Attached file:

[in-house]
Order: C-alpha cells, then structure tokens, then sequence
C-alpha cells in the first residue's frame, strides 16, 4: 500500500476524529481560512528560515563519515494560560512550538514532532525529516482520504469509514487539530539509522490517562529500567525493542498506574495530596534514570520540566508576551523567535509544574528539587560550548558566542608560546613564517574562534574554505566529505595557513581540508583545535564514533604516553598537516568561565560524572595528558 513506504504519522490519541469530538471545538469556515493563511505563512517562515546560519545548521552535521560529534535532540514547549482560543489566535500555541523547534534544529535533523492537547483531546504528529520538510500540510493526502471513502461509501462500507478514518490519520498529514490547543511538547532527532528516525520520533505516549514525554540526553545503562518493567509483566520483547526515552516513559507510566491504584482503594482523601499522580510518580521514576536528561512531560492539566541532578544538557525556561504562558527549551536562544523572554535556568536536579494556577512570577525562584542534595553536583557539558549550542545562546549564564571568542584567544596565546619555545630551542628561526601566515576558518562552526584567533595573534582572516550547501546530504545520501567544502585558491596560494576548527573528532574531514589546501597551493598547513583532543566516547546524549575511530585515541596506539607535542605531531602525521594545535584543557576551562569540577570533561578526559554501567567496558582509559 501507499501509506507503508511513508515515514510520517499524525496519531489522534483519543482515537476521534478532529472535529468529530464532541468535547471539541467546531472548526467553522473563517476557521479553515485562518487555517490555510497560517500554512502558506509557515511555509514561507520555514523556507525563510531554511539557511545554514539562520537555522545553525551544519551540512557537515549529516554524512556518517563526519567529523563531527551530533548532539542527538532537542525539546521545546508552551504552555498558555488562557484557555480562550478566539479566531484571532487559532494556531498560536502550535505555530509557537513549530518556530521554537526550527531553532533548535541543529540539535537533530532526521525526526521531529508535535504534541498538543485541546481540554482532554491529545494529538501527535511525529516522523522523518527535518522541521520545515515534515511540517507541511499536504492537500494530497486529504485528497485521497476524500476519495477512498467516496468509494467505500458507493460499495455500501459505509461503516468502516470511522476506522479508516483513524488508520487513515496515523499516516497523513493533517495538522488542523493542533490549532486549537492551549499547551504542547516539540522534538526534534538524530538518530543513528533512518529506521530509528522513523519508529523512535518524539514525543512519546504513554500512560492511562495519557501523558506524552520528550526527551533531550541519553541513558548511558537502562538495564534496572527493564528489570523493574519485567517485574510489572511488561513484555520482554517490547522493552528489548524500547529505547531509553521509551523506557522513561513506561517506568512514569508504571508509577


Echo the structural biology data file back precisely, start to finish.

[in-house]
Order: C-alpha cells, then structure tokens, then sequence
C-alpha cells in the first residue's frame, strides 16, 4: 500500500476524529481560512528560515563519515494560560512550538514532532525529516482520504469509514487539530539509522490517562529500567525493542498506574495530596534514570520540566508576551523567535509544574528539587560550548558566542608560546613564517574562534574554505566529505595557513581540508583545535564514533604516553598537516568561565560524572595528558 513506504504519522490519541469530538471545538469556515493563511505563512517562515546560519545548521552535521560529534535532540514547549482560543489566535500555541523547534534544529535533523492537547483531546504528529520538510500540510493526502471513502461509501462500507478514518490519520498529514490547543511538547532527532528516525520520533505516549514525554540526553545503562518493567509483566520483547526515552516513559507510566491504584482503594482523601499522580510518580521514576536528561512531560492539566541532578544538557525556561504562558527549551536562544523572554535556568536536579494556577512570577525562584542534595553536583557539558549550542545562546549564564571568542584567544596565546619555545630551542628561526601566515576558518562552526584567533595573534582572516550547501546530504545520501567544502585558491596560494576548527573528532574531514589546501597551493598547513583532543566516547546524549575511530585515541596506539607535542605531531602525521594545535584543557576551562569540577570533561578526559554501567567496558582509559 501507499501509506507503508511513508515515514510520517499524525496519531489522534483519543482515537476521534478532529472535529468529530464532541468535547471539541467546531472548526467553522473563517476557521479553515485562518487555517490555510497560517500554512502558506509557515511555509514561507520555514523556507525563510531554511539557511545554514539562520537555522545553525551544519551540512557537515549529516554524512556518517563526519567529523563531527551530533548532539542527538532537542525539546521545546508552551504552555498558555488562557484557555480562550478566539479566531484571532487559532494556531498560536502550535505555530509557537513549530518556530521554537526550527531553532533548535541543529540539535537533530532526521525526526521531529508535535504534541498538543485541546481540554482532554491529545494529538501527535511525529516522523522523518527535518522541521520545515515534515511540517507541511499536504492537500494530497486529504485528497485521497476524500476519495477512498467516496468509494467505500458507493460499495455500501459505509461503516468502516470511522476506522479508516483513524488508520487513515496515523499516516497523513493533517495538522488542523493542533490549532486549537492551549499547551504542547516539540522534538526534534538524530538518530543513528533512518529506521530509528522513523519508529523512535518524539514525543512519546504513554500512560492511562495519557501523558506524552520528550526527551533531550541519553541513558548511558537502562538495564534496572527493564528489570523493574519485567517485574510489572511488561513484555520482554517490547522493552528489548524500547529505547531509553521509551523506557522513561513506561517506568512514569508504571508509577